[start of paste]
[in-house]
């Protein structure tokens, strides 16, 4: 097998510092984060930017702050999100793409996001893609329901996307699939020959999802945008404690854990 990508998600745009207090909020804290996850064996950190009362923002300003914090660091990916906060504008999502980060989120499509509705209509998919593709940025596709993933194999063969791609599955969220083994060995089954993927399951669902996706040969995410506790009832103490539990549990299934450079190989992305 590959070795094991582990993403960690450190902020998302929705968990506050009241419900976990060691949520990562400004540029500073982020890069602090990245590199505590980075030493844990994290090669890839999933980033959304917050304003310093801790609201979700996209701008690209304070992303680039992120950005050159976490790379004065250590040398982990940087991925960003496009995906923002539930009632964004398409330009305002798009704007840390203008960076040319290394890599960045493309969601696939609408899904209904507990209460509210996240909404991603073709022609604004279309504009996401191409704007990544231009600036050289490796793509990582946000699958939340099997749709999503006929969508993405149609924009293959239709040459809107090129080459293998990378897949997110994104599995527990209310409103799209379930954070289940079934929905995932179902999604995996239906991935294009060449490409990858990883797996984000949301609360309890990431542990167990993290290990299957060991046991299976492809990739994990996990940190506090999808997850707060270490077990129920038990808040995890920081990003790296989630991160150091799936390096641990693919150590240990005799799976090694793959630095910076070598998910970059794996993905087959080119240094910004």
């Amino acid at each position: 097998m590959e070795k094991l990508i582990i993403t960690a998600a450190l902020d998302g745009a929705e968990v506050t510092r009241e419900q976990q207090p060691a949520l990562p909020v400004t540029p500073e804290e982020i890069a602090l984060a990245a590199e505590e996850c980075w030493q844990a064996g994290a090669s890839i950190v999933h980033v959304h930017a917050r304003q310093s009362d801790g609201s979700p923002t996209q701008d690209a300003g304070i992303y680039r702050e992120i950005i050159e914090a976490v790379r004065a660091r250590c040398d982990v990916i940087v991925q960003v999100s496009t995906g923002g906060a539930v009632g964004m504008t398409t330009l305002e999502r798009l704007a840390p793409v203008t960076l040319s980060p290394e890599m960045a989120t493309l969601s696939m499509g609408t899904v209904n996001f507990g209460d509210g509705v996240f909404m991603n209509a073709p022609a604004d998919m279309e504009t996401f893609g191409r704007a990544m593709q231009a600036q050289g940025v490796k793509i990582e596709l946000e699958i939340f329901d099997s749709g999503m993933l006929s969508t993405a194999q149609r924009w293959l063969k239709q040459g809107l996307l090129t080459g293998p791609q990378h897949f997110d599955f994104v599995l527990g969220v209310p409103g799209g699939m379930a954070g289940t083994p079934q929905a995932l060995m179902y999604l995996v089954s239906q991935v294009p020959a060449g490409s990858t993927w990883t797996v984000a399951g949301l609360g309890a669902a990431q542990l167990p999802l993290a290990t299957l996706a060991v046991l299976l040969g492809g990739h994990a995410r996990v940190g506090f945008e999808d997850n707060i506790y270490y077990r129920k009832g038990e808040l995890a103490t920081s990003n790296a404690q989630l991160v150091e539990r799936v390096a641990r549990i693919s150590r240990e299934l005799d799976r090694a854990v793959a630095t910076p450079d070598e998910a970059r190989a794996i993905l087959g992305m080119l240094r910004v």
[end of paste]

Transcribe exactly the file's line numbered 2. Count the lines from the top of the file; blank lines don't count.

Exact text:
């Protein structure tokens, strides 16, 4: 097998510092984060930017702050999100793409996001893609329901996307699939020959999802945008404690854990 990508998600745009207090909020804290996850064996950190009362923002300003914090660091990916906060504008999502980060989120499509509705209509998919593709940025596709993933194999063969791609599955969220083994060995089954993927399951669902996706040969995410506790009832103490539990549990299934450079190989992305 590959070795094991582990993403960690450190902020998302929705968990506050009241419900976990060691949520990562400004540029500073982020890069602090990245590199505590980075030493844990994290090669890839999933980033959304917050304003310093801790609201979700996209701008690209304070992303680039992120950005050159976490790379004065250590040398982990940087991925960003496009995906923002539930009632964004398409330009305002798009704007840390203008960076040319290394890599960045493309969601696939609408899904209904507990209460509210996240909404991603073709022609604004279309504009996401191409704007990544231009600036050289490796793509990582946000699958939340099997749709999503006929969508993405149609924009293959239709040459809107090129080459293998990378897949997110994104599995527990209310409103799209379930954070289940079934929905995932179902999604995996239906991935294009060449490409990858990883797996984000949301609360309890990431542990167990993290290990299957060991046991299976492809990739994990996990940190506090999808997850707060270490077990129920038990808040995890920081990003790296989630991160150091799936390096641990693919150590240990005799799976090694793959630095910076070598998910970059794996993905087959080119240094910004």